CC BY-NC-ND 4.0 · Indian J Radiol Imaging 2022; 32(04): 505-509
DOI: 10.1055/s-0042-1755253
Original Article

Lateral Femoral Condyle CRATER sign of BRIK an Ancillary Sign of Lateral Patellar Dislocation

1   Departments of Orthopedics, Southport and Ormskirk NHS trust, Southport, United Kingdom
Kanaka Durga Prasad Bhamidipaty
2   Departments of Radiology, GITAM Institute of Medical Sciences & Research (GIMSR), Vizag, India
Rajesh Botchu
3   Departments of Musculoskeletal Radiology, Royal Orthopaedic Hospital, Birmingham, United Kingdom
› Author Affiliations
Funding None.


Introduction Acute lateral patellar dislocation is a common knee injury pattern. However, coincidental osseous defect may be present in normal knees.

Purpose Evaluate the characteristics of osseous bone defect and describe a new ancillary sign associated with lateral patellar dislocation.

Materials and Methods Magnetic resonance imaging (MRI) of 50 consecutive patients referred following a traumatic lateral patellar dislocation of the knee joint and 50 patients with knee pain without MR features of patellar dislocation were obtained for evaluation over a 7-year period. They were analyzed for location of bony defects in the periarticular region.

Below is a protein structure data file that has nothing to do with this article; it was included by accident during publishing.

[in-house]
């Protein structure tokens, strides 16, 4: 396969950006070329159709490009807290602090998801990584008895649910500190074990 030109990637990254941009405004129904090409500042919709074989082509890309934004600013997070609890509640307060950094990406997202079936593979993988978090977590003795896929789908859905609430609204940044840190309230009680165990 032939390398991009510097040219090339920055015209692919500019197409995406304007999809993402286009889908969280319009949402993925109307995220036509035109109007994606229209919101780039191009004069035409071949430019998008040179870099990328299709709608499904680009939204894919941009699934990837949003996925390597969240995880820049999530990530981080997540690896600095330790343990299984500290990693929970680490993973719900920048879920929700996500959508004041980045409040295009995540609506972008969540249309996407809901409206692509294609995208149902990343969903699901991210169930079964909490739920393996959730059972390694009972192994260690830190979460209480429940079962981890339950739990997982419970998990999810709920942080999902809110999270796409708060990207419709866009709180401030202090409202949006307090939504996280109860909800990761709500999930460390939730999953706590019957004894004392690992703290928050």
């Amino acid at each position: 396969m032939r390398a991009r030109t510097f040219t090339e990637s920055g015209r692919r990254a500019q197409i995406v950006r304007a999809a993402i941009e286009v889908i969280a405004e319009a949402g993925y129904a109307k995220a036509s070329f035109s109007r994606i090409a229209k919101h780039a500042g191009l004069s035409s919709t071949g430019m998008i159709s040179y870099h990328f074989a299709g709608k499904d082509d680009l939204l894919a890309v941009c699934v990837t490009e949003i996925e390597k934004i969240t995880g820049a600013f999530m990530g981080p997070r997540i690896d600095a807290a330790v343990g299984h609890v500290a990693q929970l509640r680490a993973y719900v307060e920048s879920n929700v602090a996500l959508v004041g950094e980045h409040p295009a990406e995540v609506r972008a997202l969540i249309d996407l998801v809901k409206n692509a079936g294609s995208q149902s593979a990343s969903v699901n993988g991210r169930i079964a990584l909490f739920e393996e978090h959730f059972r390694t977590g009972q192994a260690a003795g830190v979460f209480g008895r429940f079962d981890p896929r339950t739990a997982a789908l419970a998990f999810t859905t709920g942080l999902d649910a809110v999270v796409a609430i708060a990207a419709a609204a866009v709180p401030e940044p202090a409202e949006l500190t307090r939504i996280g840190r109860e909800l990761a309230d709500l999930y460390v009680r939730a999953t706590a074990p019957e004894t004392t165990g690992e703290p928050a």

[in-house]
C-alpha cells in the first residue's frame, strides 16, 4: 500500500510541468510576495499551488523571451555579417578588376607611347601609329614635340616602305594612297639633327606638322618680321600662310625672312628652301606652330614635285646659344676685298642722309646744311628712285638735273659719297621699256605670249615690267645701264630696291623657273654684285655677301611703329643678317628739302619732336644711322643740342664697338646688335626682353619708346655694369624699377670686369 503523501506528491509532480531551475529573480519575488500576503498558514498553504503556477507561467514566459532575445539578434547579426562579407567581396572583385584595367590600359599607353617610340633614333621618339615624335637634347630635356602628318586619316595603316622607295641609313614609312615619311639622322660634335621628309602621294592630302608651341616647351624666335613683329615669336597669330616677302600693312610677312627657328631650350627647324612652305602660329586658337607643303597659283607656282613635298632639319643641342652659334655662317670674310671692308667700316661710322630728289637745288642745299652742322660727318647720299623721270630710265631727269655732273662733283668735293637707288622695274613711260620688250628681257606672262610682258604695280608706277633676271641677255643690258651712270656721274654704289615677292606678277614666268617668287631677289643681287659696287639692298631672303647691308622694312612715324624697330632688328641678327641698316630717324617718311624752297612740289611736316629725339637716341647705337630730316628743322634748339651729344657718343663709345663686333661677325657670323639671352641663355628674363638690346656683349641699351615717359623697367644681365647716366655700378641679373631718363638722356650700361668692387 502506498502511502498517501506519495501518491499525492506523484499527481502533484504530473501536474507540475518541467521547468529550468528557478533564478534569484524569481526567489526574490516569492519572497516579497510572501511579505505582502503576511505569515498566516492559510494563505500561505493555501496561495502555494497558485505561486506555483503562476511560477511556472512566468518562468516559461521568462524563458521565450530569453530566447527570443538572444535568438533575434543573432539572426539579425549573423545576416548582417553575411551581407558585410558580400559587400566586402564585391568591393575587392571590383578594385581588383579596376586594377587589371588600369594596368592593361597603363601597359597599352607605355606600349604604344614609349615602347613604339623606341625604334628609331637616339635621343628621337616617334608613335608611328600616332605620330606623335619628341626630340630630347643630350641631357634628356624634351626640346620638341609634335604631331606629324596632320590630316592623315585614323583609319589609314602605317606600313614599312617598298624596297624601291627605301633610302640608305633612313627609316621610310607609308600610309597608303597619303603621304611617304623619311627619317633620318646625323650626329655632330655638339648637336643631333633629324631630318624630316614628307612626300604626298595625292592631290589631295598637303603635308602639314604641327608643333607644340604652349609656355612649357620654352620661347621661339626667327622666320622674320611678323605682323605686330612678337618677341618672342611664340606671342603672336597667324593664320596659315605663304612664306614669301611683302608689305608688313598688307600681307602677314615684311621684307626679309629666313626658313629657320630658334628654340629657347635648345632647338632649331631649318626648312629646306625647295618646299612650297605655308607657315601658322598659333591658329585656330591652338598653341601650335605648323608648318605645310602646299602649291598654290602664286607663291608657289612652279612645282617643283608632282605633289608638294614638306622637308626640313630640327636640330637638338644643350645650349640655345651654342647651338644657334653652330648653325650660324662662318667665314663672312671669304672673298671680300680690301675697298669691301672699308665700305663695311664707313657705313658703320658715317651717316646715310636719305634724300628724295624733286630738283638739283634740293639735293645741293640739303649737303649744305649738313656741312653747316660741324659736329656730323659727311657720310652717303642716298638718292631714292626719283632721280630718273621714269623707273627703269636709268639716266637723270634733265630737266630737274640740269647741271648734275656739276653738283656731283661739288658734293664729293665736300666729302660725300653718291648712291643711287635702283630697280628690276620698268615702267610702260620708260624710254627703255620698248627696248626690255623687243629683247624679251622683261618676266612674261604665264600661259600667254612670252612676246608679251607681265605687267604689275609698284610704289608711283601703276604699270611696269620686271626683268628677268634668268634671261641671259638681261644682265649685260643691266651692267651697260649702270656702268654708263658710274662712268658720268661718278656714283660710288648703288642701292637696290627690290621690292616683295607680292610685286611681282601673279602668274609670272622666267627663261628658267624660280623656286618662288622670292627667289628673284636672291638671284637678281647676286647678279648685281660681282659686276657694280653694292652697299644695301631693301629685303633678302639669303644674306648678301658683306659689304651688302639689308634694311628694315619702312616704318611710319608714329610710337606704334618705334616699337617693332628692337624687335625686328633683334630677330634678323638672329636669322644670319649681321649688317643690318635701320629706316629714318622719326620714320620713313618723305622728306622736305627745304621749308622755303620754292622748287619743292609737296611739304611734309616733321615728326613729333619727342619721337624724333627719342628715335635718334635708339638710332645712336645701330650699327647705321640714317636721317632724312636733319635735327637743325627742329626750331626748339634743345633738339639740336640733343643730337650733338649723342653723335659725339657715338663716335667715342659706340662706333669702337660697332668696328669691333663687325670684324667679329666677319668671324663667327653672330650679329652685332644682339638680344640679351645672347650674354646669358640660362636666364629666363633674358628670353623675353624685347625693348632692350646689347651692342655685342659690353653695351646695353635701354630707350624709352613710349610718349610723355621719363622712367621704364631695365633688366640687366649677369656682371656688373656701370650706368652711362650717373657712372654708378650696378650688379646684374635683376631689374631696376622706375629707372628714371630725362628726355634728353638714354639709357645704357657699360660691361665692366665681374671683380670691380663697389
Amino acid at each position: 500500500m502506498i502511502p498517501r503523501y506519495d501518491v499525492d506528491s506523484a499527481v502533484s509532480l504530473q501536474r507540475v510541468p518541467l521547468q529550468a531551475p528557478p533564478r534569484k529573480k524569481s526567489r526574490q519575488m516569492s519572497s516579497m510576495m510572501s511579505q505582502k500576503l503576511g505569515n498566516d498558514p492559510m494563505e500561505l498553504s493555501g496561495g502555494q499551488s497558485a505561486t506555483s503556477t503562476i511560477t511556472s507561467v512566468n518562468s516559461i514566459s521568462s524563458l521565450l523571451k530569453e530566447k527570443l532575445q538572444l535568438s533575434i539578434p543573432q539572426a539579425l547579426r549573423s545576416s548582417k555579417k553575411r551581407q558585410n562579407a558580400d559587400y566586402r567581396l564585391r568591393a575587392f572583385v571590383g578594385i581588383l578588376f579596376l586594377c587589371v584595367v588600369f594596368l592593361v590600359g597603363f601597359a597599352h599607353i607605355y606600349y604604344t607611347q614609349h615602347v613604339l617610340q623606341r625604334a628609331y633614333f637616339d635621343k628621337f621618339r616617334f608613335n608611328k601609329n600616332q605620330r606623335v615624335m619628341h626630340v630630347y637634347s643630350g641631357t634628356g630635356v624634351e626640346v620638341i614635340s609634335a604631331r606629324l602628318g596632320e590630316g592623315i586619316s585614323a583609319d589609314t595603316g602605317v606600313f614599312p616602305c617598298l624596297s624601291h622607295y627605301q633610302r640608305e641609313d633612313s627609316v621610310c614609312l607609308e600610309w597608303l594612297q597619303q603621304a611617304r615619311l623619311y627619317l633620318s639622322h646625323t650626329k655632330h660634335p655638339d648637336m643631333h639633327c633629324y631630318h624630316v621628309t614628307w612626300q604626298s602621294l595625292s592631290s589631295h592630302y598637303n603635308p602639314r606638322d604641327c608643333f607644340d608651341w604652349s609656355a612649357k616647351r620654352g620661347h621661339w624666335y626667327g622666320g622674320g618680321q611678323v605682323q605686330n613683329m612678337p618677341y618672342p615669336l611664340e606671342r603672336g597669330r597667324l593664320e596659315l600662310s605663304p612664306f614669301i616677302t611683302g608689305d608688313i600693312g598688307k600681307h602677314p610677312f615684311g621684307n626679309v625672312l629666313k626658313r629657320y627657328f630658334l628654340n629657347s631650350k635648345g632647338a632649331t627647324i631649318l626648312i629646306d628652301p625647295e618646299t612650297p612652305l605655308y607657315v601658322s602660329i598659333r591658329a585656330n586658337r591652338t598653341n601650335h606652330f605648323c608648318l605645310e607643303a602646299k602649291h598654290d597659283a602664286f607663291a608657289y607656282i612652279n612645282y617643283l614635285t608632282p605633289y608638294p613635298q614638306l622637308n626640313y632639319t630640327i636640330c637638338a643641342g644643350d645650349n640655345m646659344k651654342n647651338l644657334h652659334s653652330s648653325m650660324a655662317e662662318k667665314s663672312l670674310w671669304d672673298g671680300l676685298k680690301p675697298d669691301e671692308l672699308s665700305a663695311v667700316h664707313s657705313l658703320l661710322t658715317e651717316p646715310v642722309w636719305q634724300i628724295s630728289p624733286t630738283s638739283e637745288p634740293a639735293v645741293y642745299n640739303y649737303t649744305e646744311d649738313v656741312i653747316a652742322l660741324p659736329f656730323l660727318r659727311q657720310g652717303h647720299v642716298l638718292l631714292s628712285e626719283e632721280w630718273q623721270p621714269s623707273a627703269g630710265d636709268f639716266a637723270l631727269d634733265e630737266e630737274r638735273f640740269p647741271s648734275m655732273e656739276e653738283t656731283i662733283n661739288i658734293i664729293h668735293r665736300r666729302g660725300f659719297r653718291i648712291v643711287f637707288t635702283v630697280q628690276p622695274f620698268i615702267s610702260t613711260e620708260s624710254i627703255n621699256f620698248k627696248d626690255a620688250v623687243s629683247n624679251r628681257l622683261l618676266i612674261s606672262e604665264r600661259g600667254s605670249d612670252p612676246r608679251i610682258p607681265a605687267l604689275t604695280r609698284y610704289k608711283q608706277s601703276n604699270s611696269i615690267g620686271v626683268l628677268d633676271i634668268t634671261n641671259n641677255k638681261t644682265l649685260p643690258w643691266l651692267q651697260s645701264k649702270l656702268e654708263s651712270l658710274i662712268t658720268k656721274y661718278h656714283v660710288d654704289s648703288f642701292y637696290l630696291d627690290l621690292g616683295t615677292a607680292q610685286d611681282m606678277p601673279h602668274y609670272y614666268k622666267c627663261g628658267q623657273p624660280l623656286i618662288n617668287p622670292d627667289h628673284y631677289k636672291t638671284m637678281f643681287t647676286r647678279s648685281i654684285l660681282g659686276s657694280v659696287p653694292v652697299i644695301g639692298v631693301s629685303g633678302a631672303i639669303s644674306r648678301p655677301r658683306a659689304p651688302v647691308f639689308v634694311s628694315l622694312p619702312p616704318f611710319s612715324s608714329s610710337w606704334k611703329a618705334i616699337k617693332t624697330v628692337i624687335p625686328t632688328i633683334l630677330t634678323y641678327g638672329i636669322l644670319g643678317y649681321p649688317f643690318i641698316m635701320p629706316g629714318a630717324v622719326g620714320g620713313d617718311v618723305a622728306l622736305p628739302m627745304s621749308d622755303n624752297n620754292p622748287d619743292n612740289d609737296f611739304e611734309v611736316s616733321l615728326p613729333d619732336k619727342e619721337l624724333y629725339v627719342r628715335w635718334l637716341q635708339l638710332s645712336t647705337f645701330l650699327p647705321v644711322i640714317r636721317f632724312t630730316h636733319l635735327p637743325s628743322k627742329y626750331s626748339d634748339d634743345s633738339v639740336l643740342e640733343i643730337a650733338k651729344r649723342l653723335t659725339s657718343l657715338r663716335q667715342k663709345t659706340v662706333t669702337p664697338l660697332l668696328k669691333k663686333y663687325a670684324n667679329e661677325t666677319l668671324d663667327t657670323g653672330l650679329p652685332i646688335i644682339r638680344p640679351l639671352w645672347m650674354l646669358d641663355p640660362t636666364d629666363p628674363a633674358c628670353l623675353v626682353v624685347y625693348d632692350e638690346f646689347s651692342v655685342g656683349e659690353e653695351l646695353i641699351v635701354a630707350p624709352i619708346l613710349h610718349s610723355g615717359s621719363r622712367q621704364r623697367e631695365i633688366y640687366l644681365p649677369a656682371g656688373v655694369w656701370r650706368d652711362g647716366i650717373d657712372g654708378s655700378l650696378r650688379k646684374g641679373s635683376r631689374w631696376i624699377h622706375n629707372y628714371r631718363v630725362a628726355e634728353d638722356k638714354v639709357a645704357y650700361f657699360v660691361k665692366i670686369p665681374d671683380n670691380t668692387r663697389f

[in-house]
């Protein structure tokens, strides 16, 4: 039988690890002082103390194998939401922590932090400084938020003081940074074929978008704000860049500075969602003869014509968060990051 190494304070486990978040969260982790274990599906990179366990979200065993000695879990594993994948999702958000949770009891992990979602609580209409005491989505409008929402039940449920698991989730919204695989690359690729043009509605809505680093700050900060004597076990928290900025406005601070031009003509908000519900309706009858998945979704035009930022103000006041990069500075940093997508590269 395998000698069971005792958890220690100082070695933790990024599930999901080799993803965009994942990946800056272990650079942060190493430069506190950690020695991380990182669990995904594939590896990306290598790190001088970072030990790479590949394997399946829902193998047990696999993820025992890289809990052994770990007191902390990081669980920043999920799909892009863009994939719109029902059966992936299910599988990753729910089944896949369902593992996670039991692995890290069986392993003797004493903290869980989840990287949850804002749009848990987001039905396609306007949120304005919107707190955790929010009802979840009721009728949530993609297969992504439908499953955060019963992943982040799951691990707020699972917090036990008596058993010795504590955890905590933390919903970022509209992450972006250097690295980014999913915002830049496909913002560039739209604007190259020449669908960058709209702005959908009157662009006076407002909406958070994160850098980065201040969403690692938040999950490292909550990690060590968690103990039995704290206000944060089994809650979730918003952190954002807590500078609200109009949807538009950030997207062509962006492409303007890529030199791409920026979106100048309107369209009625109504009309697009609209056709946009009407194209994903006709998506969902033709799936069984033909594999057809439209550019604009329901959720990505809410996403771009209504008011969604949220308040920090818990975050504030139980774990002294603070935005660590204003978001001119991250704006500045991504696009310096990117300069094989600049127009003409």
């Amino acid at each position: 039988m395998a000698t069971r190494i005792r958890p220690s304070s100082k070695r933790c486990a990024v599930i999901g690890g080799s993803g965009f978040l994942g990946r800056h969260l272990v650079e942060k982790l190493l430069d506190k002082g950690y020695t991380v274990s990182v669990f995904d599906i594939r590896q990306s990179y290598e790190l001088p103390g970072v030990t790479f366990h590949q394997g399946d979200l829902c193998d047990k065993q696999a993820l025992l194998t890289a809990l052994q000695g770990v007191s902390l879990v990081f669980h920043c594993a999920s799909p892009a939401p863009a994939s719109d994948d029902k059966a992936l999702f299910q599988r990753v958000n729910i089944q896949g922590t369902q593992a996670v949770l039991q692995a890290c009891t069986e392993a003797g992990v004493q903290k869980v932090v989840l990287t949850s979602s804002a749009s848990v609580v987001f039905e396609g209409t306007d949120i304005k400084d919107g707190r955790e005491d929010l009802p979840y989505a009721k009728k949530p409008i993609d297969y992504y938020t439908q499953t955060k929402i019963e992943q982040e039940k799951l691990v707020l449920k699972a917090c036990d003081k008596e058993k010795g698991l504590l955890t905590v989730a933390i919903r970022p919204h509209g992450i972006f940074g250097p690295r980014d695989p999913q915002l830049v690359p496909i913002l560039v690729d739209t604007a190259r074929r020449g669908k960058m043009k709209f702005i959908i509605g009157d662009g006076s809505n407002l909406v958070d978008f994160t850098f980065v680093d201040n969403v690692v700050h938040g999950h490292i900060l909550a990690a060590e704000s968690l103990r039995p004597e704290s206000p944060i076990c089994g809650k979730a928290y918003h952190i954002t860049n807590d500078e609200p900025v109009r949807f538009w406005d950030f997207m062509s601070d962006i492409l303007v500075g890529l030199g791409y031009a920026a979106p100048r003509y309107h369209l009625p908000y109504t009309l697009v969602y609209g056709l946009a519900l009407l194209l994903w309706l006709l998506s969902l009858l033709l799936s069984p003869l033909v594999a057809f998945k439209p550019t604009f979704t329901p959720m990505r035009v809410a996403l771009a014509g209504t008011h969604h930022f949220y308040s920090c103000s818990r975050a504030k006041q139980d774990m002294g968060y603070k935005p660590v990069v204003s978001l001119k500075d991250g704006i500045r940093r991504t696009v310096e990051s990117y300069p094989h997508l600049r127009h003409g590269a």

Results Of the 50 patients who underwent MRI following a reduced traumatic lateral patellar dislocation, 3 patients had an osseous “crater” of more than 2 mm in depth on the non-articular surface of the lateral femoral condyle. None of control group of patients had an osseous defect measuring more than 2 mm in depth.

Conclusion This associated finding of an osseous “crater” of more than 2 mm on the non-articular surface of the lateral femoral condyle following traumatic lateral patellar dislocation is a rare occurrence. We highlight this as an ancillary sign of lateral patellar dislocation necessitating careful evaluation (Crater sign of Bhamidipaty Rajesh Iyengar Kartik [BRIK]). The presence of lateral femoral condyle “CRATER” sign of BRIK on MRI undertaken for other reasons in the knee, in the absence of osseous edema may suggest a past episode of severe, reduced patellar dislocation.

Publication History

Article published online:
30 August 2022

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